The American Naturalist
Abstract: We propose and evaluate the hypothesis that parent‐offspring conflict over the degree of maternal investment has been one of the main selective factors in the evolution of vertebrate reproductive mode. This hypothesis is supported by data showing that the assumptions of parent‐offspring conflict theory are met for relevant taxa; the high number of independent origins of viviparity, matrotrophy (direct maternal‐fetal nutrient transfer), and hemochorial placentation (direct fetal access to the maternal bloodstream); the extreme diversity in physiological and morphological aspects of viviparity and placentation, which usually cannot be ascribed adaptive significance in terms of ecological factors; and divergent and convergent patterns in the diversification of placental structure, function, and developmental genetics. This hypothesis is also supported by data demonstrating that embryos and fetuses actively manipulate their interaction with the mother, thereby garnishing increased maternal resources. Our results indicate that selection may favor adaptations of the mother, the fetus, or both in traits related to reproductive mode and that integration of physiological and morphological data with evolutionary ecological data will be required to understand the adaptive significance of interspecific variation in viviparity, matrotrophy, and placentation.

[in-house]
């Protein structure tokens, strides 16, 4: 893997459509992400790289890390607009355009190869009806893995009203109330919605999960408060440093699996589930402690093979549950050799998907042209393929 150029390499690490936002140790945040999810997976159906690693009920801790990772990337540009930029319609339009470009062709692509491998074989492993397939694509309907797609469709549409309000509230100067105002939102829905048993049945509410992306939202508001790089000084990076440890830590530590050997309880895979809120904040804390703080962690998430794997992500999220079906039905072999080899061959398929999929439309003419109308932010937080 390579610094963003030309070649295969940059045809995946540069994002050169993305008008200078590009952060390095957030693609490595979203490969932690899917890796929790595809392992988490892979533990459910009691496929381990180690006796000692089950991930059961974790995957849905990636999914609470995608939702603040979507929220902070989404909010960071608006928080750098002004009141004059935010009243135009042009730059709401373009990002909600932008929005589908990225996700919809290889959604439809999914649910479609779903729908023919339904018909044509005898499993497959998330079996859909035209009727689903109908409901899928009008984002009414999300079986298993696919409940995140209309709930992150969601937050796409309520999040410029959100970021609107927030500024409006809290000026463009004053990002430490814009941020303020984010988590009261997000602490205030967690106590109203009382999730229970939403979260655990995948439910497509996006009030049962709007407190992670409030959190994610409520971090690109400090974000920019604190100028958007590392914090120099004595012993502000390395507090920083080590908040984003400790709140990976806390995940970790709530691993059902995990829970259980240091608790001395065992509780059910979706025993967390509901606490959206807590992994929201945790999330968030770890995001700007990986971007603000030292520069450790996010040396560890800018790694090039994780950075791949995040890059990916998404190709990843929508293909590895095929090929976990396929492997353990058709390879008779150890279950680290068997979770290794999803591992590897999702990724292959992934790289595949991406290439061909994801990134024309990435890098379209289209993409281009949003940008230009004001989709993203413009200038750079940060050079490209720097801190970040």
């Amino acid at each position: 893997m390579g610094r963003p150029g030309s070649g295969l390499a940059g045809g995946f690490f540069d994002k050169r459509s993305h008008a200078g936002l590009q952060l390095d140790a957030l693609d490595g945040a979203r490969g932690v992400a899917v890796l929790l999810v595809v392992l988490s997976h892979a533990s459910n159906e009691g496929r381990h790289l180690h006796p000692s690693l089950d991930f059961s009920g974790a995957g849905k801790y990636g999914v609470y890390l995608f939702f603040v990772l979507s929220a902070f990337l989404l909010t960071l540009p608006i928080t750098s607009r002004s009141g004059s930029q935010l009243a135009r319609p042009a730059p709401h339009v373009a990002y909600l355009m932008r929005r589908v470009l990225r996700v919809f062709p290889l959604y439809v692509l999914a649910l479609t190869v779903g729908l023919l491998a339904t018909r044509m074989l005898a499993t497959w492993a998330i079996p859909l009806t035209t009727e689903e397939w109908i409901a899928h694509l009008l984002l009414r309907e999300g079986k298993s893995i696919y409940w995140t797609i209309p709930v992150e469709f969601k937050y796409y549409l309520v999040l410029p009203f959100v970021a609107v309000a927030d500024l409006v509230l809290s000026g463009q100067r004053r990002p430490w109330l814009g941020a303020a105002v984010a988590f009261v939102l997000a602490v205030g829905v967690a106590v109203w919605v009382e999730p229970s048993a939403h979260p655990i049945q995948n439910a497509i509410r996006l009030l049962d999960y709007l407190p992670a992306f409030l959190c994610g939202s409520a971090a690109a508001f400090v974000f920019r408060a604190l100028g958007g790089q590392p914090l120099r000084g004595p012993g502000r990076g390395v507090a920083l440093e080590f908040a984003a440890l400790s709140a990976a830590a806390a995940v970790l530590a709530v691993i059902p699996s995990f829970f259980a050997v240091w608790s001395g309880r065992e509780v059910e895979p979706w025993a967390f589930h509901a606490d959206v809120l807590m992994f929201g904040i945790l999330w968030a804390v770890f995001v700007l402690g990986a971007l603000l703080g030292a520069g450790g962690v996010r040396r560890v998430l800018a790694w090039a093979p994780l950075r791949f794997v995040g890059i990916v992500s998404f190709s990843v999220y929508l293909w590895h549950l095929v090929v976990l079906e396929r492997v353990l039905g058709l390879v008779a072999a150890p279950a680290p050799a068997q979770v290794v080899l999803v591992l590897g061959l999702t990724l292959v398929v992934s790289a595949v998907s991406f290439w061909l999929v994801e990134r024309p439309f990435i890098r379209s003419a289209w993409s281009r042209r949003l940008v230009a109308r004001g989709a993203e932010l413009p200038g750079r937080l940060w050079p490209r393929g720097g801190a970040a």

Crespi, Bernard and Semeniuk, Christina A. D., "Parent‐Offspring Conflict in the Evolution of Vertebrate Reproductive Mode" (2004). The American Naturalist, 163, 5, 635-653.